To run a dictatorship Bush administration has had to enlarge the scope of various statutes to tip the checks and balances scale in favor of the executive branch. Wiretapping surveillance, the Guantanamo Bay detainees, interpretation of the Geneva Conventions disregarding torture, the White House/RNC e-mail Freedom of Information Act controversy, the suppression of scientific research, the firing of the US attorneys with fabricated cause and uniquely illustrative Vice President Dick Cheney’s abuse of executive privilege. (Raymond & Spiegleman 2008). The Weimar Constitution of 1919, was never repealed, even after the Nazis took power, was indeed liberal and democratic, and yet, as Shirer also wrote in the Rise and Fall of the Third Reich, it contained a loophole large enough to drive a panzer tank through. Under Article 48, called the Emergency Decree provision, the head of government, through his Minister of Justice, could suspend all civil liberties in the event of a threat to national security; which as history tells us, is precisely what Hitler did when, shortly after he came to power, a terrorist torched the Reichstag. In the twelve years he ruled Germany as an absolute dictator, Hitler ironically operated within a constitution that journalist/historian William L. Shirer called “the most liberal and democratic document of its kind the 20th century had ever seen” (Gold 2007).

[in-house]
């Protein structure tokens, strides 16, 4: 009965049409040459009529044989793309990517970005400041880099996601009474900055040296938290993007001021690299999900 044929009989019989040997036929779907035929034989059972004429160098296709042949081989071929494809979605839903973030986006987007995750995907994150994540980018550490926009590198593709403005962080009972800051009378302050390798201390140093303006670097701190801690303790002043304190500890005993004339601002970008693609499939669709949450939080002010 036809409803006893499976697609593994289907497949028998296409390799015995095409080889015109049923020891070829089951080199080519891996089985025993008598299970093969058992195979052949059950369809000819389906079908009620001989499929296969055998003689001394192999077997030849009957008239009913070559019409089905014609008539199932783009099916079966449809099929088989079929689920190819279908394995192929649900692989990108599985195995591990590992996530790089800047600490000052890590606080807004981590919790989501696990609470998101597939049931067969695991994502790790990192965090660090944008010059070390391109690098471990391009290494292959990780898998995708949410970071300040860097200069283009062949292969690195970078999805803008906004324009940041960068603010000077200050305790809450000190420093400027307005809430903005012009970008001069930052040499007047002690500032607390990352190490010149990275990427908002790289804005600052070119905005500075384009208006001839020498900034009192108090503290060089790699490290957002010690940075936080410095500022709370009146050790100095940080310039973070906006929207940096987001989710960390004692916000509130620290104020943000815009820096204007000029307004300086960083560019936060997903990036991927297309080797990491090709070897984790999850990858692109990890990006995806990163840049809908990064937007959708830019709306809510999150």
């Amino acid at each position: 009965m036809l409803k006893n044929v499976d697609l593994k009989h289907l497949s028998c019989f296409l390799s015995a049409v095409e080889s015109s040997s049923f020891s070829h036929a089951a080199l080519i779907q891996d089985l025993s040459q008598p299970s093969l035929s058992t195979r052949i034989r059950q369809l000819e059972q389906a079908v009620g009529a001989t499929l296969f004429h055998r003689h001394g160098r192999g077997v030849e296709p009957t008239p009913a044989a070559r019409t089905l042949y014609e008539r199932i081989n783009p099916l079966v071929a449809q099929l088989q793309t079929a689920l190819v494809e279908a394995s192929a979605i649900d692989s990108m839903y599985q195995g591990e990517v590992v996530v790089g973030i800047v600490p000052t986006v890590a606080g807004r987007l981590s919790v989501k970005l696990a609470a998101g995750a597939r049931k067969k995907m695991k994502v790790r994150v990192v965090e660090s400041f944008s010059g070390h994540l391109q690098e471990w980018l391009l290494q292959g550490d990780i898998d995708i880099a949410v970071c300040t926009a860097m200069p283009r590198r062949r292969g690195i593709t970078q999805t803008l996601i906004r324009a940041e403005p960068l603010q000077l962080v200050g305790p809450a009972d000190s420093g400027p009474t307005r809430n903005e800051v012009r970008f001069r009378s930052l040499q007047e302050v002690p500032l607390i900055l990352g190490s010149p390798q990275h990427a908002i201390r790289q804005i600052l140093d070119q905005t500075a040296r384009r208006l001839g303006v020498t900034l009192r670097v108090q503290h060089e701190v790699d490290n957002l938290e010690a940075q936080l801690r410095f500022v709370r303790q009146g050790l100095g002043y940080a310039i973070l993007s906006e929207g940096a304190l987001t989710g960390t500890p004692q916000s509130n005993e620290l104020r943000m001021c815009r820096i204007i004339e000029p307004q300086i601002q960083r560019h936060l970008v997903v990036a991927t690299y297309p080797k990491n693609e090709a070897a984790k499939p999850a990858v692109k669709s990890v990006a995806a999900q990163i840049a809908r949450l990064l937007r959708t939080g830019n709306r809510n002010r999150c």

It was no secret that in the last hours of the first Gulf War, Cheney had urged George H. W. to finish Saddam Hussein off, marching to Baghdad, if necessary, while Colin Powell urged restraint, arguing that if Bush followed that course it would lead into a Vietnam like morass. “We’ve finished what we set out to do. We’ve run Saddam out of Kuwait and crippled his army. Let’s call it the One Hundred Hour War, declare victory and bring the troops home”. Dick Cheney is however a high maintenance vice president with an exaggerated sense of al Qaeda’s outreach and/or his own importance. His daily motorcade to the office, a distance of little more than two miles, consists of anywhere from a dozen to eighteen vehicles, sirens blaring, tying up traffic at the peak of Washington’s morning rush hour. The president himself requires only a third that many. The US military, argued the Bush-Cheney campaign in 2000, had been run into the ground by eight years of benign neglect under Bill Clinton. To rebuild it a strong, experienced hand was needed to upgrade and streamline America’s armed forces for the 21st century. The selection of George H. W. Bush’s most bitter political enemy, Donald Rumsfeld, as Secretary of Defense however signaled not only distance, but also a wall between the two Bush presidencies (Gold 2008).